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Vendor Spotlight: The Bhakti Collective

Vendor Spotlight: The Bhakti Collective

Words and photos by Olivia Bauso

Allie Duffney is one of many modern yogis who has found an outlet for life’s craziness through her home practice. Bhakti yoga, known as the “yoga of devotion” or “love for love’s sake,” has proven to be a lifesaver for countless other practitioners-- even at its most basic level. As Nora Isaacs puts it, “In its purest form, bhakti yoga burns like a devotional fire in the heart.”

In addition to finding peace in her yoga practice, Allie has found an outlet in making art. The Bhakti Collective is the result of Allie’s therapeutic art-making, and is inspired by the philosophy of bhakti yoga. She says, “The principle behind bhakti yoga is kind of similar to the way I think about my art; I do it to share it with people, without any sort of expectation for anything in return. It’s more about the joy of creating it.”

Though Allie is not a full-time artist, she has always been a maker for personal satisfaction. She explains, “I never thought art was something I would need so much, or gain so much personal value from.” After studying art while abroad in Paris during college, Allie felt a change in her creative life and perspective. She says, “That was the point that I realized it was something I could really use as a tool for therapy, and as an outlet to express myself through. Art makes me feel good, it makes me feel safe, and it’s a really powerful while working a full time job; it helps me keep my sanity!”

The Bhakti Collective sells a variety of display and functional pieces made with concrete, textiles, wire and more. Allie began weaving and textile design as an extension of knitting with interest in creating something “weird and different” with what she had. She explains, “I took a lot of my old clothes that I saw as symbolic of my past, shredded them up to make yarn, and began making some interesting weavings.” She adds, “The best part, for me, was seeing them repurposed in that way.”

Allie’s concrete work developed similarly. She began experimenting in classes with traditional pottery and clay,  but didn’t have access to a wheel as often as she wanted to create. So, she turned to pouring concrete in molds. Allie says, “I wanted something similar to pottery and knew I could accomplish the same look in a new way. It started as a band-aid and turned into something I love!”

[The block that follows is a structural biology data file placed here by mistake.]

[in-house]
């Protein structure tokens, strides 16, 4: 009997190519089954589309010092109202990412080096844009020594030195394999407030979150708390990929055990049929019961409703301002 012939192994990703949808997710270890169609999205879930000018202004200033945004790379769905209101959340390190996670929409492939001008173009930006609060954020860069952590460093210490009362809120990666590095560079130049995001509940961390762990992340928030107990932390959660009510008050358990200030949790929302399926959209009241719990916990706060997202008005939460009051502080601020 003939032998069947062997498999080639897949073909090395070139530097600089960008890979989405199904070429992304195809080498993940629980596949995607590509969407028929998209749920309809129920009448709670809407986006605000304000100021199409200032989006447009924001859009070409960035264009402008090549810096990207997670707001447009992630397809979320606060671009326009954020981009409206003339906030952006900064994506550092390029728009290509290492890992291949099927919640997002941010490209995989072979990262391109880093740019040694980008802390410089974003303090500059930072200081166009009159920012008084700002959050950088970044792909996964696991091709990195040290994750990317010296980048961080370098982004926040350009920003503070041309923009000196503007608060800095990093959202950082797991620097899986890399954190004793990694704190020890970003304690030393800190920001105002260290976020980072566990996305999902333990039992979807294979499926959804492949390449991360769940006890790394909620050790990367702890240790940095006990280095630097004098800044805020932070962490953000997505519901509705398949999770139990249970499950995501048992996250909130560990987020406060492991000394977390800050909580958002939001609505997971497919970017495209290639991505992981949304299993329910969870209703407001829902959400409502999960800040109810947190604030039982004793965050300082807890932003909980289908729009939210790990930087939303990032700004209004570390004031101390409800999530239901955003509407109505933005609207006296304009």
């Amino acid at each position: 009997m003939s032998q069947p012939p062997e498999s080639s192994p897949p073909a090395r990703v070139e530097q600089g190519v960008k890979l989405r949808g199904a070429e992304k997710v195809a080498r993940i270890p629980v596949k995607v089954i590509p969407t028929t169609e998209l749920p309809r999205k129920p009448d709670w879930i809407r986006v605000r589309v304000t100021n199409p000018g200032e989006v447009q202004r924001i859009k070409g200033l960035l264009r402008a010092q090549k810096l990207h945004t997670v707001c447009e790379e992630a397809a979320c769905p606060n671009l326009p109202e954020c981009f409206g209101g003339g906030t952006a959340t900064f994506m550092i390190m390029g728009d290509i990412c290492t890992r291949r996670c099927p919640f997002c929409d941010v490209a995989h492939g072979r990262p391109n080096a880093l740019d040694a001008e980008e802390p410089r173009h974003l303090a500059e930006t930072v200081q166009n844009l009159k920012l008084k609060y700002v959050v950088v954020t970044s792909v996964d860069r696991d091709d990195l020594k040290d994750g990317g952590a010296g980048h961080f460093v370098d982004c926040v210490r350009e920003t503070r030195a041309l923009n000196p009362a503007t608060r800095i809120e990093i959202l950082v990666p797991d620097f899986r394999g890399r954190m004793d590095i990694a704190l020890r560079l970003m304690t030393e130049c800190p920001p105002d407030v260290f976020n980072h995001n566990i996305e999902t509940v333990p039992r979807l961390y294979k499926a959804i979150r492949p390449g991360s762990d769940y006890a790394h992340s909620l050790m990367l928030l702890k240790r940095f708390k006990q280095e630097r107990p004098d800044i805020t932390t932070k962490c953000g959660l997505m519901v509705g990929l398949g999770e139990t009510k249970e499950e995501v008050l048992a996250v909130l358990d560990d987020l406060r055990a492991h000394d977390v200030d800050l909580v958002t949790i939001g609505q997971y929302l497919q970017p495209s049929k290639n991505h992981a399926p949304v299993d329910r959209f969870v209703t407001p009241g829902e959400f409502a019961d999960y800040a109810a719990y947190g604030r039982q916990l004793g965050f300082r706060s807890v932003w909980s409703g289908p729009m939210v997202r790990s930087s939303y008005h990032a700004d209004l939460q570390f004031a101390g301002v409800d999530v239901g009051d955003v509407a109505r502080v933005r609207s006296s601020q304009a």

Allie is a native Rochestarian, and attended Wells College in Aurora, NY. Following graduation, she worked in the Admissions office at Wells College for two years before moving to Pennsylvania to work at Wilkes University. It was during her time there that she was able to further develop her making and yoga skills and learn from other area artists. After building some courage with thanks to a few yogi/artist friends, Allie felt empowered to show her work in public for the first time at festivals and other local craft shows.

“My work was a little out of the box in comparison to what others were selling,” Allie admits. She continues, “It was interesting to get the feedback, but also solidified for me that not everyone has to get it.” Showing and talking about her personal pieces was incredibly vulnerable for Allie, but she took the experience as a lesson moving forward: “I could have either changed my course of making so that it was more on trend with what people would buy, or I could come home and figure out what I really like to do and show it again. I decided I would just follow the latter, because I didn’t want to alter anything; I wanted each piece to be something I would like.”

Allie just recently moved back to Rochester and now works full-time at the University of Rochester. She’s excited to continue making connections with other artists and art-lovers while she searches for her niche audience. She says, “I’m just trying to find my fit here in Rochester. There are some people that my art resonates with, and others that just don’t feel the same connection-- and that’s ok!”

 Allie hopes to continue experimenting with materials and expanding her reach through The Bhakti Collective, and one day dreams of opening her own collaborative art space.

Check out Allie's handmade pieces at our March Brainery Bazaar. Tthe first 25 attendees will receive a free Rochester Brainery tote bag, too!

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